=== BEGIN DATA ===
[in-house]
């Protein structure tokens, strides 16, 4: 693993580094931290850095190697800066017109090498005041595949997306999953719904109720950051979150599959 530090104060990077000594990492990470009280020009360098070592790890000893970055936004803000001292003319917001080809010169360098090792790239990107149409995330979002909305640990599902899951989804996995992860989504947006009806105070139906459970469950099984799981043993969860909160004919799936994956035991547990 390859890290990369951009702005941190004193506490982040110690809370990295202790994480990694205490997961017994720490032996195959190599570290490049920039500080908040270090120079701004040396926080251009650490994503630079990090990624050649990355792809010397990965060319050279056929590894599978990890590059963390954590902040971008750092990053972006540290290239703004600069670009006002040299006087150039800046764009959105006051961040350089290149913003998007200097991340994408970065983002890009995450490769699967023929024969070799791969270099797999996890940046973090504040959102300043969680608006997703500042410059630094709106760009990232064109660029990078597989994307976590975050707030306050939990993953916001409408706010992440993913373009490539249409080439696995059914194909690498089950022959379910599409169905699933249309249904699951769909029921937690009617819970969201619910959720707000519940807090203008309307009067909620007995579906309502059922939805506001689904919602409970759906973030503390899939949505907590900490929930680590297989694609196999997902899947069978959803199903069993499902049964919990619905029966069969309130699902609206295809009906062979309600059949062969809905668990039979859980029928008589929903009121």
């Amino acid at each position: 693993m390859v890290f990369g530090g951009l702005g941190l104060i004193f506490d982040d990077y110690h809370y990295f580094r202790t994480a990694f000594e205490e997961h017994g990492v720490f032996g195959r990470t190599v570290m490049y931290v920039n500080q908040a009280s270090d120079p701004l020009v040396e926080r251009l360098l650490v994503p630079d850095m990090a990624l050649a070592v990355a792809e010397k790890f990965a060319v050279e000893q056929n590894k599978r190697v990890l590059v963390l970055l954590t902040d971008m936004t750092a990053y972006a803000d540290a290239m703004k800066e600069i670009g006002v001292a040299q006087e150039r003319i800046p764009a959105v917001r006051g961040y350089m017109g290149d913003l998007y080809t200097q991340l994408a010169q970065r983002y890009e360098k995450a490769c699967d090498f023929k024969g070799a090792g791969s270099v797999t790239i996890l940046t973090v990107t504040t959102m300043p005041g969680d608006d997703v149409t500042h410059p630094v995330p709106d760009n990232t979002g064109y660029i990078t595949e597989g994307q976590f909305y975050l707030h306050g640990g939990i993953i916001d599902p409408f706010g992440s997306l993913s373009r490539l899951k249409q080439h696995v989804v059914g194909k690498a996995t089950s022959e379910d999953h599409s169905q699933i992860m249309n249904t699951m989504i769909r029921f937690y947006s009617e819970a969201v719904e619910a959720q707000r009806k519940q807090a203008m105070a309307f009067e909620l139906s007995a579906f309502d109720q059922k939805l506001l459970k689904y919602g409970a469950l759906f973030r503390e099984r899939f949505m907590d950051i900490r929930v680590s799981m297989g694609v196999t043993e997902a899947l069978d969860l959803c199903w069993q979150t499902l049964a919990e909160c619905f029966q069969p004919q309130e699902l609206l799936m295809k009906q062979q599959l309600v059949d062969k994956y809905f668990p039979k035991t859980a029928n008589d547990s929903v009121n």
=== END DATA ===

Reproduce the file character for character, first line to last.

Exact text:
[in-house]
């Protein structure tokens, strides 16, 4: 693993580094931290850095190697800066017109090498005041595949997306999953719904109720950051979150599959 530090104060990077000594990492990470009280020009360098070592790890000893970055936004803000001292003319917001080809010169360098090792790239990107149409995330979002909305640990599902899951989804996995992860989504947006009806105070139906459970469950099984799981043993969860909160004919799936994956035991547990 390859890290990369951009702005941190004193506490982040110690809370990295202790994480990694205490997961017994720490032996195959190599570290490049920039500080908040270090120079701004040396926080251009650490994503630079990090990624050649990355792809010397990965060319050279056929590894599978990890590059963390954590902040971008750092990053972006540290290239703004600069670009006002040299006087150039800046764009959105006051961040350089290149913003998007200097991340994408970065983002890009995450490769699967023929024969070799791969270099797999996890940046973090504040959102300043969680608006997703500042410059630094709106760009990232064109660029990078597989994307976590975050707030306050939990993953916001409408706010992440993913373009490539249409080439696995059914194909690498089950022959379910599409169905699933249309249904699951769909029921937690009617819970969201619910959720707000519940807090203008309307009067909620007995579906309502059922939805506001689904919602409970759906973030503390899939949505907590900490929930680590297989694609196999997902899947069978959803199903069993499902049964919990619905029966069969309130699902609206295809009906062979309600059949062969809905668990039979859980029928008589929903009121």
């Amino acid at each position: 693993m390859v890290f990369g530090g951009l702005g941190l104060i004193f506490d982040d990077y110690h809370y990295f580094r202790t994480a990694f000594e205490e997961h017994g990492v720490f032996g195959r990470t190599v570290m490049y931290v920039n500080q908040a009280s270090d120079p701004l020009v040396e926080r251009l360098l650490v994503p630079d850095m990090a990624l050649a070592v990355a792809e010397k790890f990965a060319v050279e000893q056929n590894k599978r190697v990890l590059v963390l970055l954590t902040d971008m936004t750092a990053y972006a803000d540290a290239m703004k800066e600069i670009g006002v001292a040299q006087e150039r003319i800046p764009a959105v917001r006051g961040y350089m017109g290149d913003l998007y080809t200097q991340l994408a010169q970065r983002y890009e360098k995450a490769c699967d090498f023929k024969g070799a090792g791969s270099v797999t790239i996890l940046t973090v990107t504040t959102m300043p005041g969680d608006d997703v149409t500042h410059p630094v995330p709106d760009n990232t979002g064109y660029i990078t595949e597989g994307q976590f909305y975050l707030h306050g640990g939990i993953i916001d599902p409408f706010g992440s997306l993913s373009r490539l899951k249409q080439h696995v989804v059914g194909k690498a996995t089950s022959e379910d999953h599409s169905q699933i992860m249309n249904t699951m989504i769909r029921f937690y947006s009617e819970a969201v719904e619910a959720q707000r009806k519940q807090a203008m105070a309307f009067e909620l139906s007995a579906f309502d109720q059922k939805l506001l459970k689904y919602g409970a469950l759906f973030r503390e099984r899939f949505m907590d950051i900490r929930v680590s799981m297989g694609v196999t043993e997902a899947l069978d969860l959803c199903w069993q979150t499902l049964a919990e909160c619905f029966q069969p004919q309130e699902l609206l799936m295809k009906q062979q599959l309600v059949d062969k994956y809905f668990p039979k035991t859980a029928n008589d547990s929903v009121n």